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  • Cramming for a test?

  • Trying to get more done than you have time to do?

  • Stress is a feeling we all experience when we are challenged or overwhelmed.

  • But more than just an emotion,

  • stress is a hardwired physical response that travels throughout your entire body.

  • In the short term, stress can be advantageous,

  • but when activated too often or too long,

  • your primitive fight or flight stress response

  • not only changes your brain

  • but also damages many of the other organs and cells throughout your body.

  • Your adrenal gland releases the stress hormones

  • cortisol, epinephrine, also known as adrenaline,

  • and norepinephrine.

  • As these hormones travel through your blood stream,

  • they easily reach your blood vessels and heart.

  • Adrenaline causes your heart to beat faster

  • and raises your blood pressure, over time causing hypertension.

  • Cortisol can also cause the endothelium, or inner lining of blood vessels,

  • to not function normally.

  • Scientists now know that this is an early step

  • in triggering the process of atherosclerosis

  • or cholesterol plaque build up in your arteries.

  • Together, these changes increase your chances of a heart attack or stroke.

  • When your brain senses stress,

  • it activates your autonomic nervous system.

  • Through this network of nerve connections,

  • your big brain communicates stress to your enteric,

  • or intestinal nervous system.

  • Besides causing butterflies in your stomach,

  • this brain-gut connection can disturb the natural rhythmic contractions

  • that move food through your gut,

  • leading to irritable bowel syndrome,

  • and can increase your gut sensitivity to acid,

  • making you more likely to feel heartburn.

  • Via the gut's nervous system,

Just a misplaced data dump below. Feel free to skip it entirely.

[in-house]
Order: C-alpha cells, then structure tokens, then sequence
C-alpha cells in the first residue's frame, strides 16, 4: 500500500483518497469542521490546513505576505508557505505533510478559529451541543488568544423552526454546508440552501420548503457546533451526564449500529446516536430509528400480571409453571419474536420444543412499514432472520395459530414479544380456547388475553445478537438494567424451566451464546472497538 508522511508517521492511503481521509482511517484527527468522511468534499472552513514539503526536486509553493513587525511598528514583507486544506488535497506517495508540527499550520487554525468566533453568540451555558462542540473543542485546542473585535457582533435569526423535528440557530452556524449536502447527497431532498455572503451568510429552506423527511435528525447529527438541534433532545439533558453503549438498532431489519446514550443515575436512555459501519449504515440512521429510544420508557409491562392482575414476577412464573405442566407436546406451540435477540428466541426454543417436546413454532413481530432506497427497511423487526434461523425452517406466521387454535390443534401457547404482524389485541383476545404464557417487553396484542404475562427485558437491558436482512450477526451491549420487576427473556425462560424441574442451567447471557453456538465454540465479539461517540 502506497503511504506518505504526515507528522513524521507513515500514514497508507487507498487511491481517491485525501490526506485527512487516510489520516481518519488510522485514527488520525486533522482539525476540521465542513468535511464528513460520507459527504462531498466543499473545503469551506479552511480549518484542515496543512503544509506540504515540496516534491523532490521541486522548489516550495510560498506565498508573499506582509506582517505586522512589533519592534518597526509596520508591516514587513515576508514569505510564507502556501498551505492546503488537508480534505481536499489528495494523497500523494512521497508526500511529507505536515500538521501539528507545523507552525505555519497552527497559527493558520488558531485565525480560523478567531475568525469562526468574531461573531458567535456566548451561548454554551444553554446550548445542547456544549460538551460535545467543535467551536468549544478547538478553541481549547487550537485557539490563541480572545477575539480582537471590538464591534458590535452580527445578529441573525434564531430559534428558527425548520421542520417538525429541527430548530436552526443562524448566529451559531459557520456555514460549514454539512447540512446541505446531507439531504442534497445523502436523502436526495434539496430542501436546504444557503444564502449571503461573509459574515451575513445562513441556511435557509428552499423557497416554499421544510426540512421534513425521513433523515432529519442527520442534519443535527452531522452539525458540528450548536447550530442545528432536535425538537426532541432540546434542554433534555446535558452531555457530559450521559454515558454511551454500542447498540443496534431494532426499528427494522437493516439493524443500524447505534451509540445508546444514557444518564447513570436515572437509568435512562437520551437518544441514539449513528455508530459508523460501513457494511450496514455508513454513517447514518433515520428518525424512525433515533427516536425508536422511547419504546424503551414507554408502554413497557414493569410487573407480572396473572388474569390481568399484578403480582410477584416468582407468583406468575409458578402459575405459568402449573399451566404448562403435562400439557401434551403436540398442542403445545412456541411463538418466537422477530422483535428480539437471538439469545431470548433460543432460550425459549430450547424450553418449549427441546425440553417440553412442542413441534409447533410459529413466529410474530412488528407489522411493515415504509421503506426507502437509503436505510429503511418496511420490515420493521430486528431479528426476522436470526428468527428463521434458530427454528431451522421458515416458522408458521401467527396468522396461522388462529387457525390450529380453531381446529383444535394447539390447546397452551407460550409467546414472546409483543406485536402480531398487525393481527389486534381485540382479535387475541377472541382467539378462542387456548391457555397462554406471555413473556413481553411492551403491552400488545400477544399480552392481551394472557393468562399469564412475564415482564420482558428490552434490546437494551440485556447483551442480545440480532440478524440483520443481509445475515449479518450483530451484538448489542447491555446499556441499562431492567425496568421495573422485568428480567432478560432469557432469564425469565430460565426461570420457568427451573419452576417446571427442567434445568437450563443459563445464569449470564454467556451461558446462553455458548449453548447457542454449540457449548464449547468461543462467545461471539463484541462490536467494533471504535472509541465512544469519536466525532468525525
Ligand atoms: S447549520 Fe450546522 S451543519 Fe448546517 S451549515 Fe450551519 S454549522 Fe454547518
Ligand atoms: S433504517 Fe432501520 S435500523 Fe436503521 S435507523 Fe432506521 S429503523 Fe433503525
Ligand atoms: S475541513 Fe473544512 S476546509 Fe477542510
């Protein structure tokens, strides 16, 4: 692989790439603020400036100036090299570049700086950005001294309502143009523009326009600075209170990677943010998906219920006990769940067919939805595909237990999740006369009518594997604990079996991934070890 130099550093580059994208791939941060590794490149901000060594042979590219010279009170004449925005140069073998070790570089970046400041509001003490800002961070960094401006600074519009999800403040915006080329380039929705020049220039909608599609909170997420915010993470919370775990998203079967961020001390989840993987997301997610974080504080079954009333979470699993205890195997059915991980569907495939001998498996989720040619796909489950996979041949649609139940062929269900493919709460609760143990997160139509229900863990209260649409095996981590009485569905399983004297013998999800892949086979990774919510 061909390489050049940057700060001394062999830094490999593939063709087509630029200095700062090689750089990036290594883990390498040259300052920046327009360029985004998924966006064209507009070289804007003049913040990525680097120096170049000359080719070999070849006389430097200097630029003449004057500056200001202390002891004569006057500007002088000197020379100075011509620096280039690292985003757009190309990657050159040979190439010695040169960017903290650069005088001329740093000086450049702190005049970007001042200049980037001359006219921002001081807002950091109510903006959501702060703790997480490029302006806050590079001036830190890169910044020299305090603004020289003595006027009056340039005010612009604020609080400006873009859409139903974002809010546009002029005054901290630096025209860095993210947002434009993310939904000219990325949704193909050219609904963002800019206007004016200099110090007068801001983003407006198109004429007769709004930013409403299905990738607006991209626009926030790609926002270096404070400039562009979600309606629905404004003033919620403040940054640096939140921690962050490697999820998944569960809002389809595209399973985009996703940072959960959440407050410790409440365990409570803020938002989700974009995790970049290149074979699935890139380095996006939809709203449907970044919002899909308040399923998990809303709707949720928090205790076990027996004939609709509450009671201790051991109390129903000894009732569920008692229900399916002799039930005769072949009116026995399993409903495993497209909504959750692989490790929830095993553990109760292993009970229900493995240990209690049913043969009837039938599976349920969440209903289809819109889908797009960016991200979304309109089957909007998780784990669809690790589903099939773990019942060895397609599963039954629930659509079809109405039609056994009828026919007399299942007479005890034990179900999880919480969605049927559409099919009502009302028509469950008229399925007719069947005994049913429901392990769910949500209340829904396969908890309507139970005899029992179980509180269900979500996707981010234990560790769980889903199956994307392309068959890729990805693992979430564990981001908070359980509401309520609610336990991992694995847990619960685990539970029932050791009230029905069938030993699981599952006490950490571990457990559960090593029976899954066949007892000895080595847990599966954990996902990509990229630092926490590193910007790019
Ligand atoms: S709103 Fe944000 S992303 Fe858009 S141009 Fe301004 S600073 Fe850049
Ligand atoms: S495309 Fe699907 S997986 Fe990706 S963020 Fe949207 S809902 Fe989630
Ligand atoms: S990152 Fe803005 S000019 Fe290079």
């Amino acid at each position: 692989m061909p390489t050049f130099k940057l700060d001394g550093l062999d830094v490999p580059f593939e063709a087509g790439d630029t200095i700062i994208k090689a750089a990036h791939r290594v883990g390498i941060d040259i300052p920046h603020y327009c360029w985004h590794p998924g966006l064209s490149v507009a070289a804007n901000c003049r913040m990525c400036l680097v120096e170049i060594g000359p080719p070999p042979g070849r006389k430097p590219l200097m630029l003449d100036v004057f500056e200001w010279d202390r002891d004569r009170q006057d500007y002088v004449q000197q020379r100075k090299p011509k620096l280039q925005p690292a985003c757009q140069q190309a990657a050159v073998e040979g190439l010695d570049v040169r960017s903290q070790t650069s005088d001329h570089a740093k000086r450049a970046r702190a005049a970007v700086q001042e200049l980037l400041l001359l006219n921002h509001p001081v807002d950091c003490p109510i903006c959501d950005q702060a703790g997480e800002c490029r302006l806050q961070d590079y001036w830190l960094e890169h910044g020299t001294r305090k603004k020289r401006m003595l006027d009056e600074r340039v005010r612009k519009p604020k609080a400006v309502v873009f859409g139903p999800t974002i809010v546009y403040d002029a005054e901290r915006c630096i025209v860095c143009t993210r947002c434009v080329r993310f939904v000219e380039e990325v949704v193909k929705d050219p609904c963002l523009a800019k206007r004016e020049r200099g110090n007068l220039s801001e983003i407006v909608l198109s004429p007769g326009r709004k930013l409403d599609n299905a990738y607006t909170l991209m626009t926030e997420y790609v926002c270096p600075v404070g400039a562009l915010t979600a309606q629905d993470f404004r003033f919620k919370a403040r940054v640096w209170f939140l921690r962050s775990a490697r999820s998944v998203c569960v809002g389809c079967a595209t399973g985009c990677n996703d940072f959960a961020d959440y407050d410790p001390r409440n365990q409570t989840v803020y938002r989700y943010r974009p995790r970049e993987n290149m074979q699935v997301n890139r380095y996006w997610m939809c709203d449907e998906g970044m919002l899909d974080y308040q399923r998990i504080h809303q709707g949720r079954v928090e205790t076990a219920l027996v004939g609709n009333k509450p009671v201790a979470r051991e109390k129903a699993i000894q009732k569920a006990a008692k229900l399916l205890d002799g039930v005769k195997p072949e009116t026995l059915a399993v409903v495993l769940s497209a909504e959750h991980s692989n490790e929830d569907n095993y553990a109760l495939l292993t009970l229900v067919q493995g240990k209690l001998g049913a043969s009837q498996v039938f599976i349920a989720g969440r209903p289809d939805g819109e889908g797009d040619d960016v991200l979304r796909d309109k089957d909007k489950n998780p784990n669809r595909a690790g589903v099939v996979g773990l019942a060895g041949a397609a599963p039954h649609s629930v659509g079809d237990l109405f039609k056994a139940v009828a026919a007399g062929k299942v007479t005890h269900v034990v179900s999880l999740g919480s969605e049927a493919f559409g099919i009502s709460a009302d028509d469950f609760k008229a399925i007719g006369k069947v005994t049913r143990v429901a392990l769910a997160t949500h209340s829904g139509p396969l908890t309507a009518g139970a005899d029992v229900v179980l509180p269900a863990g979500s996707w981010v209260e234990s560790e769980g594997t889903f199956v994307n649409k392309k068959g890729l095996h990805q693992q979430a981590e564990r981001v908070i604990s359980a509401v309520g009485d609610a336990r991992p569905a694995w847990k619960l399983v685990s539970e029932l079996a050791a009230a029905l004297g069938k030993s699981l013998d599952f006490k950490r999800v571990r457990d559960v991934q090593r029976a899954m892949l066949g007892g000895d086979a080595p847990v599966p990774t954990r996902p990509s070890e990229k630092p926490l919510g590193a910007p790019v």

• stress can also change the composition and function of your gut bacteria,

  • which may affect your digestive and overall health.

  • Speaking of digestion, does chronic stress affect your waistline?

  • Well, yes.

  • Cortisol can increase your appetite.

  • It tells your body to replenish your energy stores

  • with energy dense foods and carbs, causing you to crave comfort foods.

  • High levels of cortisol can also cause you to put on those extra calories

  • as visceral or deep belly fat.

  • This type of fat doesn't just make it harder to button your pants.

  • It is an organ that actively releases hormones

  • and immune system chemicals called cytokines

  • that can increase your risk of developing chronic diseases,

  • such as heart disease and insulin resistance.

  • Meanwhile, stress hormones affect immune cells in a variety of ways.

  • Initially, they help prepare to fight invaders and heal after injury,

  • but chronic stress can dampen function of some immune cells,

  • make you more susceptible to infections, and slow the rate you heal.

  • Want to live a long life?

  • You may have to curb your chronic stress.

  • That's because it has even been associated with shortened telomeres,

  • the shoelace tip ends of chromosomes that measure a cell's age.

  • Telomeres cap chromosomes

  • to allow DNA to get copied every time a cell divides

  • without damaging the cell's genetic code,

  • and they shorten with each cell division.

  • When telomeres become too short, a cell can no longer divide and it dies.

  • As if all that weren't enough,

  • chronic stress has even more ways it can sabotage your health,

  • including acne,

  • hair loss,

  • sexual dysfunction,

  • headaches,

  • muscle tension,

  • difficulty concentrating,

  • fatigue,

  • and irritability.

  • So, what does all this mean for you?

  • Your life will always be filled with stressful situations.

  • But what matters to your brain and entire body

  • is how you respond to that stress.

  • If you can view those situations as challenges you can control and master,

  • rather than as threats that are insurmountable,

  • you will perform better in the short run and stay healthy in the long run.

Cramming for a test?


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B2 中上級

TED-ED】ストレスが体に与える影響 - シャロン・ホレッシュ・バーグクィスト (【TED-Ed】How stress affects your body - Sharon Horesh Bergquist)

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    Tina Wey に公開 2021 年 01 月 14 日